The largest ever search for supernovae – exploding stars up to 10-billion times brighter than the Sun – is beginning this August.
For the next five years, the Dark Energy Survey (DES) will look for these cosmic explosions, which can be used to measure precisely the growth of the universe over time. The aim of the survey is to improve understanding of dark energy, the mysterious force causing the expansion of the universe to accelerate.
DES is operated by an international collaboration of researchers from 25 institutions and consortia, including six universities in the UK.
It will use a massive new 570 megapixel camera (DECam) installed on the four-metre diametre Blanco telescope, high in the mountains of Chile. The instrument was commissioned in September and October 2012, and this was followed by a period of science verification from November through February 2013.
“Thanks to the extreme sensitivity of the camera, and to the large area of sky that can be imaged through the telescope at once (about 15 times the size of the full moon), we expect DES to find more supernovae than any previous experiment.
“During the verification phase, we have already identified at least 200 good candidates,” says Dr Chris D’Andrea, a researcher at the University of Portsmouth’s Institute of Cosmology and Gravitation.
More than just numerous, these supernovae are very old, with the light from the most distant having travelled towards Earth for over 8-billion years. Of particular interest are Type Ia supernovae, which all have nearly the same luminosity when they reach their brightest phase.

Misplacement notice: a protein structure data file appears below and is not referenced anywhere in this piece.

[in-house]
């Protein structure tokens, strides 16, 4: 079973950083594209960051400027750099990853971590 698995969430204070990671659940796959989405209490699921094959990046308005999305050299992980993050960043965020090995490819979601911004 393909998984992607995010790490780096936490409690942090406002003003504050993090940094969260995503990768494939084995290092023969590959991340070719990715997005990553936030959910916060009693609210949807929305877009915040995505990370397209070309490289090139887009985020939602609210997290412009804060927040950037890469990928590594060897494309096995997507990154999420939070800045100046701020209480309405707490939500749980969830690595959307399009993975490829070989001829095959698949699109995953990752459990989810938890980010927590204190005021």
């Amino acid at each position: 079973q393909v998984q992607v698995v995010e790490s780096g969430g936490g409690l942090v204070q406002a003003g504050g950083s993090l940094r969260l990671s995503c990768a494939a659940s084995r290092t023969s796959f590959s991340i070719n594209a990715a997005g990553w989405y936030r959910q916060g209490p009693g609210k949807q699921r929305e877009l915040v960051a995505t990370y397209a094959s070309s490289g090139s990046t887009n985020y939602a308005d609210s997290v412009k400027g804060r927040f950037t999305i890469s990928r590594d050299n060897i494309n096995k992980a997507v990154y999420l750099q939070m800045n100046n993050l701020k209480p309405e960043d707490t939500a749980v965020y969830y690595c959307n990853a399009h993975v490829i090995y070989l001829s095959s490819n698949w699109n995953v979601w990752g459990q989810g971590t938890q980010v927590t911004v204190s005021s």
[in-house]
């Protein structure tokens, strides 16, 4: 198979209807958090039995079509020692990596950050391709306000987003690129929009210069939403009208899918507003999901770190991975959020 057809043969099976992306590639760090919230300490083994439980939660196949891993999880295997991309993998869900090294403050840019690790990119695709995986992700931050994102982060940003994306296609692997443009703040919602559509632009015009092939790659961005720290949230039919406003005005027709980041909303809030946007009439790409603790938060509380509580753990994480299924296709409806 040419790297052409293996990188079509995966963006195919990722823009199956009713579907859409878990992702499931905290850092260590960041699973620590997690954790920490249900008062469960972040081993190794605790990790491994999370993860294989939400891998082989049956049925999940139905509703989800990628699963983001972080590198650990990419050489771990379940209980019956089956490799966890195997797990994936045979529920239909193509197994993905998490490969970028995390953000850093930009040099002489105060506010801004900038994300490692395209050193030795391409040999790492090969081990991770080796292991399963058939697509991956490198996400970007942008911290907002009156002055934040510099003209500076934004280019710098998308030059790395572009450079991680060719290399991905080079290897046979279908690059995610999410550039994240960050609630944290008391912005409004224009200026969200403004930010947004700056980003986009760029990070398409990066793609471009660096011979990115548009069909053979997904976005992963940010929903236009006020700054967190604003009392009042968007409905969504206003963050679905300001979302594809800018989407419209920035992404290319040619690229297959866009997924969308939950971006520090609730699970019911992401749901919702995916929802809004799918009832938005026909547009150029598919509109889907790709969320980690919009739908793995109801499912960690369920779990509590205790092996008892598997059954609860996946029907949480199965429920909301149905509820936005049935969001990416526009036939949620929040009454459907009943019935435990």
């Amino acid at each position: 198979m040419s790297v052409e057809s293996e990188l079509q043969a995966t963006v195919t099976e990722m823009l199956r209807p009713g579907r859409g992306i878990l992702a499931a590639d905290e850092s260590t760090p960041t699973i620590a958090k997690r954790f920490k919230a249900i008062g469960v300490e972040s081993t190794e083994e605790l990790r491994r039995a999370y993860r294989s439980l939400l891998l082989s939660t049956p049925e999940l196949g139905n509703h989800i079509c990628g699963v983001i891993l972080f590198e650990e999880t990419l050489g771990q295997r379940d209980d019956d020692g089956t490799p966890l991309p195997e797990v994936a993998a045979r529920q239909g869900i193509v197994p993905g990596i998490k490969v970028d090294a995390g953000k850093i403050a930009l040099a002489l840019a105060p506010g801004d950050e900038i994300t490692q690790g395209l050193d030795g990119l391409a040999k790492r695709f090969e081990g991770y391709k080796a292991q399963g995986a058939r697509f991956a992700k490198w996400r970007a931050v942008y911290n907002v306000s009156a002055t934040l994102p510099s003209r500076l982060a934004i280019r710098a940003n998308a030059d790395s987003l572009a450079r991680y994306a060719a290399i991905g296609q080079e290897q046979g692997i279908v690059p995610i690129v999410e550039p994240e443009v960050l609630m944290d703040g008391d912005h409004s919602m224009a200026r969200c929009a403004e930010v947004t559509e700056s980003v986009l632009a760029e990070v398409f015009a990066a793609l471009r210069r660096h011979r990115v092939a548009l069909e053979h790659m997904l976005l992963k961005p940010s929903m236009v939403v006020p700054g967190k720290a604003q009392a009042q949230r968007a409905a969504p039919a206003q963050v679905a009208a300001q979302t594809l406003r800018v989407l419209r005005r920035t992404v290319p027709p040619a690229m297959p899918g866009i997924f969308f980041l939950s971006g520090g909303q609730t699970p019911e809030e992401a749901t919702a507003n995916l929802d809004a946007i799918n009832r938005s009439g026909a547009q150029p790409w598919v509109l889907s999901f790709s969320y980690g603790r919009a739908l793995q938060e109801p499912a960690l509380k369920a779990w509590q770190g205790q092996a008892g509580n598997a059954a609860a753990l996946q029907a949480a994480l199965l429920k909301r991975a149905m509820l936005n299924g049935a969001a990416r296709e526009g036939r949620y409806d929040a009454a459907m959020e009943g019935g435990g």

By comparing the brightness of Type Ia supernovae, scientists in DES will be able to determine accurately the distance to the supernovae and measure how the universe has expanded over time. This method was used in the Nobel Prize-winning research that led to the discovery of the accelerated expansion of the universe 15 years ago.
While those researchers used a few dozen supernovae in their study, DES will find over 3 500 of these objects. This glut of data poses a challenge for the team to analyse.
“Traditionally, astronomers have identified supernovae by analysing the spectrum of light from candidates. Because DES will give us so many candidates – we already have hundreds just from the commissioning phase – we don’t have the resources to do this for each individual candidate supernova. We need to use other techniques to confirm which of the objects we observe really are exploding stars,” says Dr D’Andrea.
An alternative method for identifying supernovae is to monitor changes in the brightness and colour of their light over time.
However, the scientists also need to know how much the universe has expanded since the star exploded. This information can be gathered by analysing the spectra of light from galaxies in which supernovae have occurred – unlike a supernova, a galaxy does not quickly fade away.
“DES is a long-term survey – we may not know whether some of our candidates are ‘real’ supernovae until the end of the project. However, in collaboration with Australian researchers, our team has recently been awarded 100 nights of time on a telescope in Australia over the next five years.
“The Anglo-Australian Telescope has the ability to take spectra of nearly 400 galaxies at the same time. With the first of these nights scheduled for September, it won’t be that long before we can start to accurately classify the supernovae candidates discovered in DES,” says Dr D’Andrea.
* Pictured is a view of Blanco Telescope (centre) at night. Credit: Fermilab Visual Media Services